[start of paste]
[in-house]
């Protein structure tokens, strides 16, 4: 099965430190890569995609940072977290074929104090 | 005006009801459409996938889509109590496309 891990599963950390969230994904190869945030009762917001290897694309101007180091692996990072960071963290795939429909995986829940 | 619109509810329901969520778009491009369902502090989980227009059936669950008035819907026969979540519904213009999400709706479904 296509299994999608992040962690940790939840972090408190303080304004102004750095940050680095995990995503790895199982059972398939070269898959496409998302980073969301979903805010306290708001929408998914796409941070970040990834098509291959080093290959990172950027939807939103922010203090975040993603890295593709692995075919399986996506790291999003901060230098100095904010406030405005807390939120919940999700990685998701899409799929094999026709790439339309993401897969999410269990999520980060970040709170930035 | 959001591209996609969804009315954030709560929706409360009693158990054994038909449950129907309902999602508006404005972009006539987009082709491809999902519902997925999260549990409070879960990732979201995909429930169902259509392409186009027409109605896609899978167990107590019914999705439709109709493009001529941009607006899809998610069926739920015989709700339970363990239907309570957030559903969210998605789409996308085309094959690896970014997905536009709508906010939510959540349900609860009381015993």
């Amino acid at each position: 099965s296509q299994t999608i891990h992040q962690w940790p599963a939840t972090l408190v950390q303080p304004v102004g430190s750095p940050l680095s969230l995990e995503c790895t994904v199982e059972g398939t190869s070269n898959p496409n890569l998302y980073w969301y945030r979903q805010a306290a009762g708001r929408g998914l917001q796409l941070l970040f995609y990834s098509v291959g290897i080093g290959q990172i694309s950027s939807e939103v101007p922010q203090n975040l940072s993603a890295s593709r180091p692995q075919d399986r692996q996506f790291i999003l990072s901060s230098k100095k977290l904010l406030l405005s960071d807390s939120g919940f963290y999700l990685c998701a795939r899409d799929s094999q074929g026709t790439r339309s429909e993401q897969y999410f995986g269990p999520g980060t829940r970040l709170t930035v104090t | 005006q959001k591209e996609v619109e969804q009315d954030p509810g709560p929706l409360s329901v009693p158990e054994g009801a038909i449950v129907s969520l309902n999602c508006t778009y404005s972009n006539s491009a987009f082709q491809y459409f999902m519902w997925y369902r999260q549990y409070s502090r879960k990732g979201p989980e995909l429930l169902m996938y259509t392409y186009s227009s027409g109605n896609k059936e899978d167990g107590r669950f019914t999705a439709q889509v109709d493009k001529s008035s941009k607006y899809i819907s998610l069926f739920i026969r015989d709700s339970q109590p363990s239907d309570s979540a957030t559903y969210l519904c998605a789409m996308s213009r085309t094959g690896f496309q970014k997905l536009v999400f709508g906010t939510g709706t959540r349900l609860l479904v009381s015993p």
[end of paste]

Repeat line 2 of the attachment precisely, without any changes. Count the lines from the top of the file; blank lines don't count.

């Protein structure tokens, strides 16, 4: 099965430190890569995609940072977290074929104090 | 005006009801459409996938889509109590496309 891990599963950390969230994904190869945030009762917001290897694309101007180091692996990072960071963290795939429909995986829940 | 619109509810329901969520778009491009369902502090989980227009059936669950008035819907026969979540519904213009999400709706479904 296509299994999608992040962690940790939840972090408190303080304004102004750095940050680095995990995503790895199982059972398939070269898959496409998302980073969301979903805010306290708001929408998914796409941070970040990834098509291959080093290959990172950027939807939103922010203090975040993603890295593709692995075919399986996506790291999003901060230098100095904010406030405005807390939120919940999700990685998701899409799929094999026709790439339309993401897969999410269990999520980060970040709170930035 | 959001591209996609969804009315954030709560929706409360009693158990054994038909449950129907309902999602508006404005972009006539987009082709491809999902519902997925999260549990409070879960990732979201995909429930169902259509392409186009027409109605896609899978167990107590019914999705439709109709493009001529941009607006899809998610069926739920015989709700339970363990239907309570957030559903969210998605789409996308085309094959690896970014997905536009709508906010939510959540349900609860009381015993």